Posted by: David Cohen at September 29, 2003 5:47 PM

Well, you got that right, I might not be going anywhere (to vote.) Estrada was the final nail and I wrote the RNC and Bush-Cheney '04 that on the donation letters I received.

Posted by: Sandy P. at September 29, 2003 6:33 PM

I don't think Bush gets to 56% in 2004. I look for something like 53-45, with two points scattered among fringies. In other words, something very close to his daddy's win in 1988: 53-46 with 40 states.

Convincing but hardly historic.

Posted by: Casey Abell at September 29, 2003 8:38 PM

New York's chances of being in play probably depend both on the economy and on what type of convention the Democrats run up in Boston prior to the Republicans' affair in NYC.

A Democratic convention and candidate who trivializes the war on terror in August of 2004 is just asking to have a fight on their hands in New York that November. They might still win, but New York is not a state where Democrats need to be spending their campaign cash (espeically the uber-costly NYC TV market) if they expect to win in the general election.

Posted by: John at September 29, 2003 9:23 PM


Except that his father wasn'yt an incumbent, won CA, and W has to favored to win as many as 5 of the ten his father lost regardless of the Democrat nominee.

Posted by: OJ at September 29, 2003 9:29 PM

John's point is a good one and explains how New York can be a strategic win, even if W doesn't take the state.

Sandy -- I'm not going to defend the Reps' handling of the Estrada nomination, but I also don't think we can condemn them yet either. I want to see what they do with Estrada in the general. I want to see Spanish language ads saying, in effect, here is a hard-working brilliant Latino nominated by the President and who would have won confirmation in the Senate, but who was denied a vote by Latino hating, anti-Catholic bigots in the Democratic Party. Call Senator Whozit or Representative Whatsit, who is running for reelection, and ask him or her why he or she hates Latinos.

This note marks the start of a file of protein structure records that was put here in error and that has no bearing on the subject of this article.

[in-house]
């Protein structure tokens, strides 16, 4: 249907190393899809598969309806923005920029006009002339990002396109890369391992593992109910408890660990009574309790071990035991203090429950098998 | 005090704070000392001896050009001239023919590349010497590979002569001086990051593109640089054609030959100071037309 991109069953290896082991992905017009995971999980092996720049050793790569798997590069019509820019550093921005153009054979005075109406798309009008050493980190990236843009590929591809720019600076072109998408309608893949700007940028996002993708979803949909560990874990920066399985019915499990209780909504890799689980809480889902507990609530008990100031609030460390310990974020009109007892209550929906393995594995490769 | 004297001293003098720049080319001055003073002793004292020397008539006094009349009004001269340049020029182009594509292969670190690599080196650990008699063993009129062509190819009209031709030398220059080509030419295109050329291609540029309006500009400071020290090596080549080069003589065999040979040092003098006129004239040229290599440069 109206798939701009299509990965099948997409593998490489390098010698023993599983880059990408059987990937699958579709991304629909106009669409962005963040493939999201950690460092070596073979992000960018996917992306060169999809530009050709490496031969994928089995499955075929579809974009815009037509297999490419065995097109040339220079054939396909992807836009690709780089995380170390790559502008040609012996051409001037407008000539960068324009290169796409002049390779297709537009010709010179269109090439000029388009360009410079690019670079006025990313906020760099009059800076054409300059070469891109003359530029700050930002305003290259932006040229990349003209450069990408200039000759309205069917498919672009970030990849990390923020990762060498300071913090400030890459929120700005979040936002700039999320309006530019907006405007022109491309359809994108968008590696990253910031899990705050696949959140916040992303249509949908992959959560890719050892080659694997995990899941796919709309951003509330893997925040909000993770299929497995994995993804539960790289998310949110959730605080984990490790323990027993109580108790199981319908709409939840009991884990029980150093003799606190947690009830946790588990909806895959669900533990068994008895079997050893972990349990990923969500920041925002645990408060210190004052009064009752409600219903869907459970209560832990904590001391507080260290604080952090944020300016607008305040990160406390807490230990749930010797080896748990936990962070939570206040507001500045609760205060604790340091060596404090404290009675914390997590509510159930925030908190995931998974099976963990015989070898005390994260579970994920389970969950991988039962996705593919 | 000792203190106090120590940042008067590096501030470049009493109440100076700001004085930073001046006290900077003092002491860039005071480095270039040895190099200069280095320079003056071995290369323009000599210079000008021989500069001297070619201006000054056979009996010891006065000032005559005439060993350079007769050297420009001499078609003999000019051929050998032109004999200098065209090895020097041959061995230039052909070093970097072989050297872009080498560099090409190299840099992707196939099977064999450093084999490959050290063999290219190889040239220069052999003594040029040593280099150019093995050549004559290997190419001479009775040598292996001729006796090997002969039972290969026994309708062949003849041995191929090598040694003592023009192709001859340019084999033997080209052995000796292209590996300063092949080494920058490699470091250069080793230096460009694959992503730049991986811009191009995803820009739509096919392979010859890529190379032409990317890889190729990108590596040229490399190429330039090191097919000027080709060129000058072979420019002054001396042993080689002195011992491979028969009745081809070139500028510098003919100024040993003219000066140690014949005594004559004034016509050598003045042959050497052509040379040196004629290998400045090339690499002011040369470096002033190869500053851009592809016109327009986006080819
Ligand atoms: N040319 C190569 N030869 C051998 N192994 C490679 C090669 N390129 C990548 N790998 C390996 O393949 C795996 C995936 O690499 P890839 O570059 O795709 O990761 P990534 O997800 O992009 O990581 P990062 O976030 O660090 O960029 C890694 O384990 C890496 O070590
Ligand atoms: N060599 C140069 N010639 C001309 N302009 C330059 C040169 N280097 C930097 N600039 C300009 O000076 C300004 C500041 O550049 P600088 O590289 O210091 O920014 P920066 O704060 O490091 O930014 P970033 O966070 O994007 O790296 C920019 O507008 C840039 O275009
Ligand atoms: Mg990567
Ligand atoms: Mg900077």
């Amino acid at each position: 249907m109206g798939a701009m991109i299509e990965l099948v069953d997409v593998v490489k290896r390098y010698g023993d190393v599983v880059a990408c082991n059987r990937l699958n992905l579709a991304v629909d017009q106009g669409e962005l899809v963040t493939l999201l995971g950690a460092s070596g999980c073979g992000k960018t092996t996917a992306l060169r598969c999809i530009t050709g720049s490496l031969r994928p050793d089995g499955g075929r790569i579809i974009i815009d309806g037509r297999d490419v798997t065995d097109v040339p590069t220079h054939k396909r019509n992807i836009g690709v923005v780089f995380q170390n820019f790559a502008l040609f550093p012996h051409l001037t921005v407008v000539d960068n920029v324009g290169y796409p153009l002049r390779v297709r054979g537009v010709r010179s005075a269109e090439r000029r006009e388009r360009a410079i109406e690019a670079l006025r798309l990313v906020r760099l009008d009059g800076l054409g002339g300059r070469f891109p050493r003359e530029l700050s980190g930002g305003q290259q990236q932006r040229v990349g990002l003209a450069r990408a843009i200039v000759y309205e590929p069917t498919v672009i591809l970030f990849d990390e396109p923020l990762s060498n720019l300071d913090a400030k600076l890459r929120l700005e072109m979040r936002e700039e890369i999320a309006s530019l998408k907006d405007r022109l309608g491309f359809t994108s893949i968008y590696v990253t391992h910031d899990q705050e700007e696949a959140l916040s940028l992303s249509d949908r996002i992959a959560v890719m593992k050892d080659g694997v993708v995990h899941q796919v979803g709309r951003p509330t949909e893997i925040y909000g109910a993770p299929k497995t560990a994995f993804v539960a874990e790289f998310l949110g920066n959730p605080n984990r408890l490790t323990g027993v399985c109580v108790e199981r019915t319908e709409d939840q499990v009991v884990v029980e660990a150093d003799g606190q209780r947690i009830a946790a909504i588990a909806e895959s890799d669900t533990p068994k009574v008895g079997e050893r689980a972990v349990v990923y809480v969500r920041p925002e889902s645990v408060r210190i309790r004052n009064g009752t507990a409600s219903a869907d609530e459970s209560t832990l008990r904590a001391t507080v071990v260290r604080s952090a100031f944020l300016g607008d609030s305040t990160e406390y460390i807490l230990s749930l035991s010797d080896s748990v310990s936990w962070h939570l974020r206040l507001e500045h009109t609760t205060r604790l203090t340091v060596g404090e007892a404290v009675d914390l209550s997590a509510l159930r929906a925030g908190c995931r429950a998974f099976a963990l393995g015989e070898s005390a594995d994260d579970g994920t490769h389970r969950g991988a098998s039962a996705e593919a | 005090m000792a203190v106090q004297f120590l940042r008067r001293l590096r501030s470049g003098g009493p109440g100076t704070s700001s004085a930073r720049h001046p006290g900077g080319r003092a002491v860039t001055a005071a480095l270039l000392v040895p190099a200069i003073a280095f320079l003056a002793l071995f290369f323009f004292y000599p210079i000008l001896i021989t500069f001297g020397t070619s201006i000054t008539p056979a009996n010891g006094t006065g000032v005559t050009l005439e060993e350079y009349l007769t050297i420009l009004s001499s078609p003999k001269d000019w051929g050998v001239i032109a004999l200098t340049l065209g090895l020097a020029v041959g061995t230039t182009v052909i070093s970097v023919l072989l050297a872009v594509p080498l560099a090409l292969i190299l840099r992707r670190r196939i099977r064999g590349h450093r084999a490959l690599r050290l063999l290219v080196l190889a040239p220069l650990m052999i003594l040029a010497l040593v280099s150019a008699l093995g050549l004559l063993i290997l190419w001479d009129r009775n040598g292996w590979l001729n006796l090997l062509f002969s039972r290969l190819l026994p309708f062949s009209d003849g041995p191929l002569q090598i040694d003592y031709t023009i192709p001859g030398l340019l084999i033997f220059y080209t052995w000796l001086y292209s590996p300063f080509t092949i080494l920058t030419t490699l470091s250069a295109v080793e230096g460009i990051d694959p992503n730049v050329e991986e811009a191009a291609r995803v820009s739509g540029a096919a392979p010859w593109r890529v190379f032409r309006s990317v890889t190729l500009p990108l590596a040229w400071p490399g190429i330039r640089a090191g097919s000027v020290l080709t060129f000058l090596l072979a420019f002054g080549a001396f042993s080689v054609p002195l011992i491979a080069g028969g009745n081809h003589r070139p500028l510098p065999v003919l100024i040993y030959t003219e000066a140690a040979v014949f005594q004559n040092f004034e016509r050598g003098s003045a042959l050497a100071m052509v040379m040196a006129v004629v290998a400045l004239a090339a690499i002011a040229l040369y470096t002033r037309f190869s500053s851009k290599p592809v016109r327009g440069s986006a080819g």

Posted by: David Cohen at September 29, 2003 9:50 PM


How many times do you think New Yorker's will see GWII with the bullhorn on the rubble pile at the WTC in 2004? Do you think any "Iraq is the wrong war at the wrong time fought in the wrong way" Dem will out poll him?

When Arnold wins in California next week it's going to set up some grand photo ops. This ain't brain surgery folks.

Posted by: RDB at September 29, 2003 11:28 PM


That's a tool I use when I'm nervous--I kept predicting McCain would win in order to jinx him too. But in this case, history accords with our wishes. Unchallenged incumbents win landslides.

Posted by: oj at September 29, 2003 11:31 PM

One of the nice things about David Leip's superb historical site on presidential elections is that it's easy to analyze down to state level.

Daddy Bush lost ten states in 1988: HI IA MA MN NY OR RI WA WV WI. Bush Jr. will almost certainly lose four of these in 2004: HI MA NY RI.

Bush Sr. also won a number of states close (less than 5%): CA CT IL MD MO NM PA VT. Demographic changes since 1988 (and Bush Jr.'s own performance in 2000) make it pretty likely that Bush Jr. will lose CA CT MD VT out of this bunch.

Based on the 2000 results, DE and NJ are also looking iffy for Bush Jr., though Bush Sr. carried them relatively easily.

So those are my ten most likely suspects to go against Bush in 2004: CA CT DE HI MD MA NJ NY RI VT. The District of Columbia, of course, is hopeless for any Repub.

Which would give Bush Jr. a nice 410-128 electoral vote majority. No hanging chads here.

Of course, we'll all be able to check my forecast for the California recall pretty soon. If I screw up there, you might not want to take my word for the 2004 presidential election.

Posted by: Casey Abell at September 30, 2003 10:15 AM

Casey -

Strong analysis. Couple of points
MA - In '88 Dukakis was the Dem nominee so of course he won MA. Unless the nominee is Kerry MA may not be a lock - Romney and the anti-tax sentiment are doing well right now.
CA - I agree with the others that if Arnold wins and gets things going again in CA it may lead to an anti-Dem vote in CA, especially with a northeastern liberal.
NY - Agree with OJ - NY is conservative upstate which is overshadowed by the liberal NYC area. Bush from 9/11 and the GOP convention in NYC may be able to offset that.

Posted by: AWW at September 30, 2003 12:46 PM

Casey (10:15),

Good analysis, I think that NY remains in play though. The WTC hole in the skyline is a daily reminder of a very sensitive security issue.

Posted by: RDB at September 30, 2003 1:05 PM